Downstream from the Green River Gorge is the half-mile wide Green River Valley, where farmland has been protected from development. An attempt to locate a bike trail along the valley walls has encountered fierce resistance from farmers. As a result, bikes must share the road with autos as it winds through the pastoral landscape.
At Auburn, the Green River emerges from the Green River Valley and enters the much larger Auburn/Kent Valley, which was created by glacial action during the Pleistocene ice ages, then filled in by river sediments and lahars from Mount Rainier. After flowing generally west from its source, at Auburn the river turns north, entering a zone of light-industrial and retail development. A public multiuse trail runs along the river through most of this valley.
Green River Killer
The Green River is infamous as the location where the first victims of serial killer Gary Ridgway were found in the early 1980s. Most of these victims were prostitutes that worked an active "stroll" along Pacific Highway South. Although only a few bodies were found in the river, the unidentified killer was known as the "Green River Killer". These murders went unsolved for over 20 years. For many years, Dave Reichert led the investigation as a detective of the King County Sheriff's Office. Ridgway made a plea agreement with King County Prosecuting Attorney Norm Maleng to cooperate with police in order to escape execution. In November 2003, Gary Ridgway pleaded guilty to 48 counts of Aggravated First Degree Murder. King County Superior Court Judge Richard A. Jones sentenced Ridgway to 48 consecutive life sentences. Ridgway will never be eligible for parole.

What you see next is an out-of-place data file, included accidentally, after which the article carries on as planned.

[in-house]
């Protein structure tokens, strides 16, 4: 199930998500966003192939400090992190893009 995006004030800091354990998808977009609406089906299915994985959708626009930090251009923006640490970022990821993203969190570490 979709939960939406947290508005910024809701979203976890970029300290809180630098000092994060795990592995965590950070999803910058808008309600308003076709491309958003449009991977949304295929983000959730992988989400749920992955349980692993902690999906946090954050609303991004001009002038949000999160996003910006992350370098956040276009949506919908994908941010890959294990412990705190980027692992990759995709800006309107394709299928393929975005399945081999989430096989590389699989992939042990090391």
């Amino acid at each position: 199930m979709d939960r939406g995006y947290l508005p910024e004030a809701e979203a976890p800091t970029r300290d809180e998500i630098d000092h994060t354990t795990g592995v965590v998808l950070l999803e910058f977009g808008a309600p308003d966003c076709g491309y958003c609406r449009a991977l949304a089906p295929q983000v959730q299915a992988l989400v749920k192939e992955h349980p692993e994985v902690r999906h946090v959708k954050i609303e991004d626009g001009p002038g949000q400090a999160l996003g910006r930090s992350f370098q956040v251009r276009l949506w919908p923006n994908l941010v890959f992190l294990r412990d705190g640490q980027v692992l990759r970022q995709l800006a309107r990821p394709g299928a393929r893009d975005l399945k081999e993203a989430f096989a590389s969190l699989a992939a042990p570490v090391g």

- USGS; U.S. Geological Survey Geographic Names Information System: Green River; retrieved April 20, 2007.
- Google Earth elevation for Green River source coordinates. Retrieved April 20, 2007.
- Google Earth elevation for Green River mouth coordinates. Retrieved April 20, 2007.
- USGS; Water Data Report WA-05-1, file: Duwamish River Basin; retrieved April 20, 2007.
- "The Green-Duwamish: A River System Re-Plumbed", The Green-Duwamish River: Connecting people with a diverse environment. Duwamish River Cleanup Coalition/TAG. No date, appears to be 2008 or 2009.
- "Green River Trail in Kent to close – making way for giant sandbags". Kent Reporter. October 6, 2009. Retrieved 6 October 2010.
- "All sandbags removed in Kent along Green River Trail". Kent Reporter. September 24, 2012. Retrieved 15 November 2015.
- "Green River Regional Trail". Archived from the original on 2006-07-18.
- "Home of the Green River Killer Information Pages".
- Guillen, 2007.
- "Green River Killings". Seattle Times.
- "Aggravated First Degree Murder: RCW 10.95.020".
- "Sentence for Aggravated First Degree Murder: RCW 10.95.030".
- Guillen, Tomas (2007). "Serial Killers: Issues Explored Through the Green River Murders", Pearson Prentice Hall, New Jersey, 2007.